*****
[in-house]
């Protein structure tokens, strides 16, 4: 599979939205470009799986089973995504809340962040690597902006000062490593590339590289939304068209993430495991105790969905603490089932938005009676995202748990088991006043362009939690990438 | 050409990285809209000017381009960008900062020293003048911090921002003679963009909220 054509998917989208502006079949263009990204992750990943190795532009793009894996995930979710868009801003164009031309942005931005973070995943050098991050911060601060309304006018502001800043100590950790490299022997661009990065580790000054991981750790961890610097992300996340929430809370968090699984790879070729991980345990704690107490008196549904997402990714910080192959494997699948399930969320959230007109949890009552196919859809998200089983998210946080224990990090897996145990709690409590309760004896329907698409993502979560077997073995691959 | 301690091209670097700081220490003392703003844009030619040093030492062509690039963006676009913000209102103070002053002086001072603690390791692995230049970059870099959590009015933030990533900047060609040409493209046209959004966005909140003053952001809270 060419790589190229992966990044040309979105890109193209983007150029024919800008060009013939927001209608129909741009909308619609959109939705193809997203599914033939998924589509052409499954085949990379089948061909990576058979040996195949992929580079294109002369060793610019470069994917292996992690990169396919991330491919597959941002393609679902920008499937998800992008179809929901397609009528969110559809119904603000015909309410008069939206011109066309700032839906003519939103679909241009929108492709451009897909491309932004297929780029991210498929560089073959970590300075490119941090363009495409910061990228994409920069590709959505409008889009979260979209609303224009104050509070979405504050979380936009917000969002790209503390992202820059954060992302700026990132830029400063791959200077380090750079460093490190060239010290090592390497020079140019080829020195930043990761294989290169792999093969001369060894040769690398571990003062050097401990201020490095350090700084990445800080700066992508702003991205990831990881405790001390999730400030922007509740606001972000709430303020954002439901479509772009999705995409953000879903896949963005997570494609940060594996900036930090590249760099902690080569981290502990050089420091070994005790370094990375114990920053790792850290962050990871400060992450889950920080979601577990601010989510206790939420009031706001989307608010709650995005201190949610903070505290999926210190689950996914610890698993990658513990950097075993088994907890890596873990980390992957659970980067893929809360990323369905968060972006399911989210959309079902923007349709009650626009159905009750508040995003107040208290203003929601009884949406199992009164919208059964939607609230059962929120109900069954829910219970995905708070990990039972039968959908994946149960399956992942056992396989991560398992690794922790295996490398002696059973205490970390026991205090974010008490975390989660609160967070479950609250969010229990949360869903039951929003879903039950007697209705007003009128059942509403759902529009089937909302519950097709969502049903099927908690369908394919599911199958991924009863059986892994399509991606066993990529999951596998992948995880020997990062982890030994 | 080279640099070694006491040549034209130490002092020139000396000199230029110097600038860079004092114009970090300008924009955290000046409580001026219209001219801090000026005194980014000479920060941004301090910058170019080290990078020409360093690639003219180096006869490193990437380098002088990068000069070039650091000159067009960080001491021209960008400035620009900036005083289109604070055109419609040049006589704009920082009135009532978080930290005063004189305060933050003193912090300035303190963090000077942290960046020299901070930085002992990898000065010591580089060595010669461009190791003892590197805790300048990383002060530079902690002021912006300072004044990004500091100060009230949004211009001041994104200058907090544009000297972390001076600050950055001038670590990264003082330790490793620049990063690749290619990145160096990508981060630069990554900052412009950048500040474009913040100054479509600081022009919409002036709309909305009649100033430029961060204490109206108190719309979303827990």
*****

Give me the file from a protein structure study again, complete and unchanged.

[in-house]
């Protein structure tokens, strides 16, 4: 599979939205470009799986089973995504809340962040690597902006000062490593590339590289939304068209993430495991105790969905603490089932938005009676995202748990088991006043362009939690990438 | 050409990285809209000017381009960008900062020293003048911090921002003679963009909220 054509998917989208502006079949263009990204992750990943190795532009793009894996995930979710868009801003164009031309942005931005973070995943050098991050911060601060309304006018502001800043100590950790490299022997661009990065580790000054991981750790961890610097992300996340929430809370968090699984790879070729991980345990704690107490008196549904997402990714910080192959494997699948399930969320959230007109949890009552196919859809998200089983998210946080224990990090897996145990709690409590309760004896329907698409993502979560077997073995691959 | 301690091209670097700081220490003392703003844009030619040093030492062509690039963006676009913000209102103070002053002086001072603690390791692995230049970059870099959590009015933030990533900047060609040409493209046209959004966005909140003053952001809270 060419790589190229992966990044040309979105890109193209983007150029024919800008060009013939927001209608129909741009909308619609959109939705193809997203599914033939998924589509052409499954085949990379089948061909990576058979040996195949992929580079294109002369060793610019470069994917292996992690990169396919991330491919597959941002393609679902920008499937998800992008179809929901397609009528969110559809119904603000015909309410008069939206011109066309700032839906003519939103679909241009929108492709451009897909491309932004297929780029991210498929560089073959970590300075490119941090363009495409910061990228994409920069590709959505409008889009979260979209609303224009104050509070979405504050979380936009917000969002790209503390992202820059954060992302700026990132830029400063791959200077380090750079460093490190060239010290090592390497020079140019080829020195930043990761294989290169792999093969001369060894040769690398571990003062050097401990201020490095350090700084990445800080700066992508702003991205990831990881405790001390999730400030922007509740606001972000709430303020954002439901479509772009999705995409953000879903896949963005997570494609940060594996900036930090590249760099902690080569981290502990050089420091070994005790370094990375114990920053790792850290962050990871400060992450889950920080979601577990601010989510206790939420009031706001989307608010709650995005201190949610903070505290999926210190689950996914610890698993990658513990950097075993088994907890890596873990980390992957659970980067893929809360990323369905968060972006399911989210959309079902923007349709009650626009159905009750508040995003107040208290203003929601009884949406199992009164919208059964939607609230059962929120109900069954829910219970995905708070990990039972039968959908994946149960399956992942056992396989991560398992690794922790295996490398002696059973205490970390026991205090974010008490975390989660609160967070479950609250969010229990949360869903039951929003879903039950007697209705007003009128059942509403759902529009089937909302519950097709969502049903099927908690369908394919599911199958991924009863059986892994399509991606066993990529999951596998992948995880020997990062982890030994 | 080279640099070694006491040549034209130490002092020139000396000199230029110097600038860079004092114009970090300008924009955290000046409580001026219209001219801090000026005194980014000479920060941004301090910058170019080290990078020409360093690639003219180096006869490193990437380098002088990068000069070039650091000159067009960080001491021209960008400035620009900036005083289109604070055109419609040049006589704009920082009135009532978080930290005063004189305060933050003193912090300035303190963090000077942290960046020299901070930085002992990898000065010591580089060595010669461009190791003892590197805790300048990383002060530079902690002021912006300072004044990004500091100060009230949004211009001041994104200058907090544009000297972390001076600050950055001038670590990264003082330790490793620049990063690749290619990145160096990508981060630069990554900052412009950048500040474009913040100054479509600081022009919409002036709309909305009649100033430029961060204490109206108190719309979303827990």